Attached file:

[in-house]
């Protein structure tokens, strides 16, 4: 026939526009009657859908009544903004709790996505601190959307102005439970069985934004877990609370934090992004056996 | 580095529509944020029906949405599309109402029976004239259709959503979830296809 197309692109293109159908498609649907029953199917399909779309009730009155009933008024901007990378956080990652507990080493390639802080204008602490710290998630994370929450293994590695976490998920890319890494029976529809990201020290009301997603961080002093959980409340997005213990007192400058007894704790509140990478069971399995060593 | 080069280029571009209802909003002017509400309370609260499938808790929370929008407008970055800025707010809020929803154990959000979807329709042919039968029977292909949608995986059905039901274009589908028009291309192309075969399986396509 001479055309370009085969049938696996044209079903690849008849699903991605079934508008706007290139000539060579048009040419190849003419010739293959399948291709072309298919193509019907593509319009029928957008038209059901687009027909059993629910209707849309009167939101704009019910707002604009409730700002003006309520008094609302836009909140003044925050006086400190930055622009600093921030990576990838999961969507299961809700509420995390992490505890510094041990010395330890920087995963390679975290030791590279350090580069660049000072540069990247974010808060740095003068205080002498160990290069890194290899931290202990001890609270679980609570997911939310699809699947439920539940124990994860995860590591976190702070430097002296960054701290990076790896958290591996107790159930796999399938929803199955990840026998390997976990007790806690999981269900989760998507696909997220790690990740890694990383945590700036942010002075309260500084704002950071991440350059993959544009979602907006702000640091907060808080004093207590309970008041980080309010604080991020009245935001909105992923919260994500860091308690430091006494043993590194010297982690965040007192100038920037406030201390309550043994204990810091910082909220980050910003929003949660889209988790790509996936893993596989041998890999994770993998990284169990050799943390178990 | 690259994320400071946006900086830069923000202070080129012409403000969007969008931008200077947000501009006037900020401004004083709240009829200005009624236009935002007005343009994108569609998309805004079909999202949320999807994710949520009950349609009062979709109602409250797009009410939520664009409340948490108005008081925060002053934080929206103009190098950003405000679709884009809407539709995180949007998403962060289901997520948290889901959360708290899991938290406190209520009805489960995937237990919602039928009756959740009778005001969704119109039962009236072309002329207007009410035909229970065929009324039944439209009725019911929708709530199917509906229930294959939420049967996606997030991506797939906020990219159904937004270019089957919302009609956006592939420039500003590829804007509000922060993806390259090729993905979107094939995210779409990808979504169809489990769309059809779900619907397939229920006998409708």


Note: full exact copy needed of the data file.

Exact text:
[in-house]
């Protein structure tokens, strides 16, 4: 026939526009009657859908009544903004709790996505601190959307102005439970069985934004877990609370934090992004056996 | 580095529509944020029906949405599309109402029976004239259709959503979830296809 197309692109293109159908498609649907029953199917399909779309009730009155009933008024901007990378956080990652507990080493390639802080204008602490710290998630994370929450293994590695976490998920890319890494029976529809990201020290009301997603961080002093959980409340997005213990007192400058007894704790509140990478069971399995060593 | 080069280029571009209802909003002017509400309370609260499938808790929370929008407008970055800025707010809020929803154990959000979807329709042919039968029977292909949608995986059905039901274009589908028009291309192309075969399986396509 001479055309370009085969049938696996044209079903690849008849699903991605079934508008706007290139000539060579048009040419190849003419010739293959399948291709072309298919193509019907593509319009029928957008038209059901687009027909059993629910209707849309009167939101704009019910707002604009409730700002003006309520008094609302836009909140003044925050006086400190930055622009600093921030990576990838999961969507299961809700509420995390992490505890510094041990010395330890920087995963390679975290030791590279350090580069660049000072540069990247974010808060740095003068205080002498160990290069890194290899931290202990001890609270679980609570997911939310699809699947439920539940124990994860995860590591976190702070430097002296960054701290990076790896958290591996107790159930796999399938929803199955990840026998390997976990007790806690999981269900989760998507696909997220790690990740890694990383945590700036942010002075309260500084704002950071991440350059993959544009979602907006702000640091907060808080004093207590309970008041980080309010604080991020009245935001909105992923919260994500860091308690430091006494043993590194010297982690965040007192100038920037406030201390309550043994204990810091910082909220980050910003929003949660889209988790790509996936893993596989041998890999994770993998990284169990050799943390178990 | 690259994320400071946006900086830069923000202070080129012409403000969007969008931008200077947000501009006037900020401004004083709240009829200005009624236009935002007005343009994108569609998309805004079909999202949320999807994710949520009950349609009062979709109602409250797009009410939520664009409340948490108005008081925060002053934080929206103009190098950003405000679709884009809407539709995180949007998403962060289901997520948290889901959360708290899991938290406190209520009805489960995937237990919602039928009756959740009778005001969704119109039962009236072309002329207007009410035909229970065929009324039944439209009725019911929708709530199917509906229930294959939420049967996606997030991506797939906020990219159904937004270019089957919302009609956006592939420039500003590829804007509000922060993806390259090729993905979107094939995210779409990808979504169809489990769309059809779900619907397939229920006998409708």